learning Swedish For Members

The seven stages of learning Swedish every foreigner goes through

David Crouch
David Crouch - [email protected]
The seven stages of learning Swedish every foreigner goes through
At stage six people start to go quiet when you arrive at social events because they're so sick of switching to English. Photo: Tina Axelsson/Imagebank Sweden

Fear, shame and elation are just three of the emotions familiar to those of us trying to learn the language, says David Crouch.


“Swedish is easy, it’s like speaking English when you’re drunk,” said my friend in London. I was debating whether to emigrate, and he was giving me some encouragement.

His opinion was based on the experience of a brief Swedish romance, and it summed up our awful English arrogance with regard to foreign languages. Also, it was completely wrong. 

All languages are difficult. Just because most Swedes can speak English doesn’t mean they didn’t work hard at it. Languages take time and effort. Every English-speaking Swede deserves the greatest respect.


It’s even worse if you have no talent for languages. I once spent five years studying Russian, but when a real live Petersburger first spoke to me, he might as well have been speaking Swedish. After 10 months living there as a student, my tutor turned to me with a pained expression: “Your Russian is a little better now, thank God, but your accent is a disgrace.”

So I came here knowing Swedish would be a battle. Then, last week, things changed. I bumped into a colleague I hadn’t seen since before Covid. She had clearly forgotten that we used to speak English, and we chatted away på svenska for a good 15 minutes. Something had happened in my brain. Jag klarar mig! (See stage 4 below.)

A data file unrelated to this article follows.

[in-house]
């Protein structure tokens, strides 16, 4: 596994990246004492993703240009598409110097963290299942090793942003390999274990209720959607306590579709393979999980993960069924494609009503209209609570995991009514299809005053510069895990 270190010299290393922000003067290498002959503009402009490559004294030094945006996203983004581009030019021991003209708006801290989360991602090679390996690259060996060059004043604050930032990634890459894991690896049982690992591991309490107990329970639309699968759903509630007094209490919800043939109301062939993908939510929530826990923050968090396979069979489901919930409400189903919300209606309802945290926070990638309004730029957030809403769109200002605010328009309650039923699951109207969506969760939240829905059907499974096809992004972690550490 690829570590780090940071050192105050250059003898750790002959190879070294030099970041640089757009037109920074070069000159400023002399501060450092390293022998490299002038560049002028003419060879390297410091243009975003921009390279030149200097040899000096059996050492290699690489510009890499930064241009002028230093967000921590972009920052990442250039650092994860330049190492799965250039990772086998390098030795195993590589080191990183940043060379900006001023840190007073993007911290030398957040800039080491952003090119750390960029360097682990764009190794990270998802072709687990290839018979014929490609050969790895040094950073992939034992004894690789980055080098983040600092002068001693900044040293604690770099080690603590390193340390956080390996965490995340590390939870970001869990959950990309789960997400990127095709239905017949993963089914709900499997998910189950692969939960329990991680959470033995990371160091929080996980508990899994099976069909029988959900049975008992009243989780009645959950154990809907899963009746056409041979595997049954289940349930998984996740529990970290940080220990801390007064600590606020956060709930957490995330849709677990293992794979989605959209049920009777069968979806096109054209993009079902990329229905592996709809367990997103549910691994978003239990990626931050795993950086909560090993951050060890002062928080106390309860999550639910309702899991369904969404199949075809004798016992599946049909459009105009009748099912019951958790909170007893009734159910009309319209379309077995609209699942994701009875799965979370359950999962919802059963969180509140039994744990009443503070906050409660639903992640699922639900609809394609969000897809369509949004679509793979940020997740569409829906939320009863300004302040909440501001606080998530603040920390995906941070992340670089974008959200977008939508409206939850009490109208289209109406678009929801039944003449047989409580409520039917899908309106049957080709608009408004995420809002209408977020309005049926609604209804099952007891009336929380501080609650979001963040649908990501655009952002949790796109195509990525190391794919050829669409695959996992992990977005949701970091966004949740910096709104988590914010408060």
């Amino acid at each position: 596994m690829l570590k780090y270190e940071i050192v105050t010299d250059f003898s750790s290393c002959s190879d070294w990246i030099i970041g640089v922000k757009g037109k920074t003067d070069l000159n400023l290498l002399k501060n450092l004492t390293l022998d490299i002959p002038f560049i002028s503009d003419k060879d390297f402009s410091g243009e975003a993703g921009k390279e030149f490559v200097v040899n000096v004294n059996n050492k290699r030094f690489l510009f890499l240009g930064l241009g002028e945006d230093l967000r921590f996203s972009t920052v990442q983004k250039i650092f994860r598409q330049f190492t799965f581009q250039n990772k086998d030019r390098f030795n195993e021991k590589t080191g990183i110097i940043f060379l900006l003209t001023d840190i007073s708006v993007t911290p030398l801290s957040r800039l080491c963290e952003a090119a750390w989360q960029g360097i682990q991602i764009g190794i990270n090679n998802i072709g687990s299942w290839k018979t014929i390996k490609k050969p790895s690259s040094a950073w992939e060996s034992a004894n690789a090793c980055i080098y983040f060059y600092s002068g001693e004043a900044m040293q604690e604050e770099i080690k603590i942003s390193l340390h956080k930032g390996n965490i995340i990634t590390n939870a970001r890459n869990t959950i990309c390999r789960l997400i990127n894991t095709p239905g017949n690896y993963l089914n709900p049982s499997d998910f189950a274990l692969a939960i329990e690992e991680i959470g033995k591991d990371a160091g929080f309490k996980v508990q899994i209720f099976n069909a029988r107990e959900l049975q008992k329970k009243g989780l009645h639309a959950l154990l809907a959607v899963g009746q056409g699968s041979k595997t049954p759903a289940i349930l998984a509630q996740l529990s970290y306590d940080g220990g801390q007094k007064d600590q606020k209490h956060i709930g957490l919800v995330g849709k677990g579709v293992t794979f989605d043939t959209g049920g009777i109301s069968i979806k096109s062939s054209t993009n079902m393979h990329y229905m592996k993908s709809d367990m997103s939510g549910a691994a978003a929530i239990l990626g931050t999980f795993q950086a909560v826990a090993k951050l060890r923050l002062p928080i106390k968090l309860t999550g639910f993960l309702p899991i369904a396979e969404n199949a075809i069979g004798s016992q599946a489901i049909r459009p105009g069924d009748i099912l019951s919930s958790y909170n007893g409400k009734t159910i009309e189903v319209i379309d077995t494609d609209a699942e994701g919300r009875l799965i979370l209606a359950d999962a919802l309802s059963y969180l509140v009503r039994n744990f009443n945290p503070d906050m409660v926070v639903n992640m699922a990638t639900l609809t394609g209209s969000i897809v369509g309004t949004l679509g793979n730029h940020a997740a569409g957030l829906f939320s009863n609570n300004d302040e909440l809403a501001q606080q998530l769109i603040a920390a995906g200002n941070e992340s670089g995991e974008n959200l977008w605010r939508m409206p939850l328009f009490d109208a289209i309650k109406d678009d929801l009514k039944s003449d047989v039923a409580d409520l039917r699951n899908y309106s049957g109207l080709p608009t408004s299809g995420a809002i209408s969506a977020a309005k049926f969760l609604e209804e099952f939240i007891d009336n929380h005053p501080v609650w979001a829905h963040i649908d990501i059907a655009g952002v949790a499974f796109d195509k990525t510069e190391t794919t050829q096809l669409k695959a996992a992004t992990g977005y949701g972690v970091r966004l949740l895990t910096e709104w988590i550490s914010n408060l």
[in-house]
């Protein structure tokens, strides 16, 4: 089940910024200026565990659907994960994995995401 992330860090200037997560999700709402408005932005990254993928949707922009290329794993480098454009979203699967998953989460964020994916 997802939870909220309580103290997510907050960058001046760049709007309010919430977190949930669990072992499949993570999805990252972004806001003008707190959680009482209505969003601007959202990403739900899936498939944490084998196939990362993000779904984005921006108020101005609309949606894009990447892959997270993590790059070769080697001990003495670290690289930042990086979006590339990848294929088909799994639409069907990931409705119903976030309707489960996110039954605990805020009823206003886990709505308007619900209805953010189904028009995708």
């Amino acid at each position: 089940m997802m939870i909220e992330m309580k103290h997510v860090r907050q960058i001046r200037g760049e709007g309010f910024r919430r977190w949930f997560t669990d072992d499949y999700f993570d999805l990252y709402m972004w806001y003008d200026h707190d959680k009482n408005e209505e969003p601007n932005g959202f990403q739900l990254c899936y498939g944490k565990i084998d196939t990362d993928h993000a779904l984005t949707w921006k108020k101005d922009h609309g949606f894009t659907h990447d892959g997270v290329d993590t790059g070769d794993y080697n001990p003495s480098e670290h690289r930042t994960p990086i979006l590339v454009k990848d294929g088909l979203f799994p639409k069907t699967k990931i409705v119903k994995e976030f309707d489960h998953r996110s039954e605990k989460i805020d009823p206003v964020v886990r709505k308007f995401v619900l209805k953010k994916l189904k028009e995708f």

Here are the seven stages I went through on my long journey to that conversation:

1. Delusion

The symptoms: You bought a grammar book and some CDs, and it’s all on YouTube these days anyway. You’ve seen those ads that say “Learn XYZ-ish in one month!” Swedish TV has subtitles in English. It’s going to be a walk in the park, bring it on!

How long the symptoms last: From the moment you decide to move to Sweden to the day after you arrive. 

Survival tips: Use your rosy optimism to do something useful – read that grammar book, it’s essential.

2. Despair

The symptoms: You can say tack and hej, but when you try anything more ambitious people stare at you like you’re having a psychotic episode. You confuse ö, ä and å. Whenever you open your mouth, you regress mentally by several decades. You feel as helpless and vulnerable as a child.

How long the symptoms last: Until you realise that everyone speaks English, when you can fool yourself that you don’t need to learn Swedish after all (see stage 1, above). 

Survival tips: Expand your vocabulary one word at a time. Use Google translate to get interested in the words around you.

3. Fear and loathing

Symptoms: What a stupid language this is, it’s just a series of monosyllabic grunts. When you turn the TV subtitles to Swedish, you manage to read a maximum of three words before the next set of subtitles appears. The first chapter of that grammar book seems like it’s written for someone aged three. Are you becoming that foreigner who you so despise, the one that is too arrogant to learn the language?